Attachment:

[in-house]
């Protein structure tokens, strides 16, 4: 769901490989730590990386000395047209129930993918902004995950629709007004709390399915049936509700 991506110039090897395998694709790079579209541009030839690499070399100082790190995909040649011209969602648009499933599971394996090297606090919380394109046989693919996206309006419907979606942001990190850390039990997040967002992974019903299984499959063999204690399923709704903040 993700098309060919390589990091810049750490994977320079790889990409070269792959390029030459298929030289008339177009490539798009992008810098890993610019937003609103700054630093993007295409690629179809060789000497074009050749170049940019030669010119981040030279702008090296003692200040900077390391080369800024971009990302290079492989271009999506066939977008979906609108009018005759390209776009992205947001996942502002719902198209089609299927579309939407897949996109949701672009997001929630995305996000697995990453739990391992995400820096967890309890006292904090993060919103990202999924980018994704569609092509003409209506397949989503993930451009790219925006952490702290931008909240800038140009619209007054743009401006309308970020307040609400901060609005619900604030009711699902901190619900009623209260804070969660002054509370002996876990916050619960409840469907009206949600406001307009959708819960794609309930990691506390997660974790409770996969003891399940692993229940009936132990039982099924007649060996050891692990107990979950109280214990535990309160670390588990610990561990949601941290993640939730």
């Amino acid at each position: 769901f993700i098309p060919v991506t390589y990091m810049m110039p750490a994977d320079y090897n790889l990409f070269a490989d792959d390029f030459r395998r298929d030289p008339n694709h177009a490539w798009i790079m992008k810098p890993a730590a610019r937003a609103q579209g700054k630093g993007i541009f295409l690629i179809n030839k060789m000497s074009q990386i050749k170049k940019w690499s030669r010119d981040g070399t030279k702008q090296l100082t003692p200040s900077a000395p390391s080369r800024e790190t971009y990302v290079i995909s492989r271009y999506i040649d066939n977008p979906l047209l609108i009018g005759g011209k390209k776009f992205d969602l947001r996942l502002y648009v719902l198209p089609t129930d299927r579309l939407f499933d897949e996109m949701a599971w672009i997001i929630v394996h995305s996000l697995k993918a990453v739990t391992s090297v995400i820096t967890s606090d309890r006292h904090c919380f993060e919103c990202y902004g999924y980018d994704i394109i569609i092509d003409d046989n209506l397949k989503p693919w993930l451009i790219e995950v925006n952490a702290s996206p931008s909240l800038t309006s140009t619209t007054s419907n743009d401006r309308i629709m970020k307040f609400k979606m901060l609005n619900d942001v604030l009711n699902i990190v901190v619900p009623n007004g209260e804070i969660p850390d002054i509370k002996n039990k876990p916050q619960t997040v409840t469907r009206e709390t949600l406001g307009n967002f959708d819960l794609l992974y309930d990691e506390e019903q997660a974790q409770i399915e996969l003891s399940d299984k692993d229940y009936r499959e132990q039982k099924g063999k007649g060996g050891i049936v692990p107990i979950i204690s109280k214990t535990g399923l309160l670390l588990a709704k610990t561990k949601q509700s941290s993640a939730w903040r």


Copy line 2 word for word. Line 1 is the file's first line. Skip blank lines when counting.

């Protein structure tokens, strides 16, 4: 769901490989730590990386000395047209129930993918902004995950629709007004709390399915049936509700 991506110039090897395998694709790079579209541009030839690499070399100082790190995909040649011209969602648009499933599971394996090297606090919380394109046989693919996206309006419907979606942001990190850390039990997040967002992974019903299984499959063999204690399923709704903040 993700098309060919390589990091810049750490994977320079790889990409070269792959390029030459298929030289008339177009490539798009992008810098890993610019937003609103700054630093993007295409690629179809060789000497074009050749170049940019030669010119981040030279702008090296003692200040900077390391080369800024971009990302290079492989271009999506066939977008979906609108009018005759390209776009992205947001996942502002719902198209089609299927579309939407897949996109949701672009997001929630995305996000697995990453739990391992995400820096967890309890006292904090993060919103990202999924980018994704569609092509003409209506397949989503993930451009790219925006952490702290931008909240800038140009619209007054743009401006309308970020307040609400901060609005619900604030009711699902901190619900009623209260804070969660002054509370002996876990916050619960409840469907009206949600406001307009959708819960794609309930990691506390997660974790409770996969003891399940692993229940009936132990039982099924007649060996050891692990107990979950109280214990535990309160670390588990610990561990949601941290993640939730």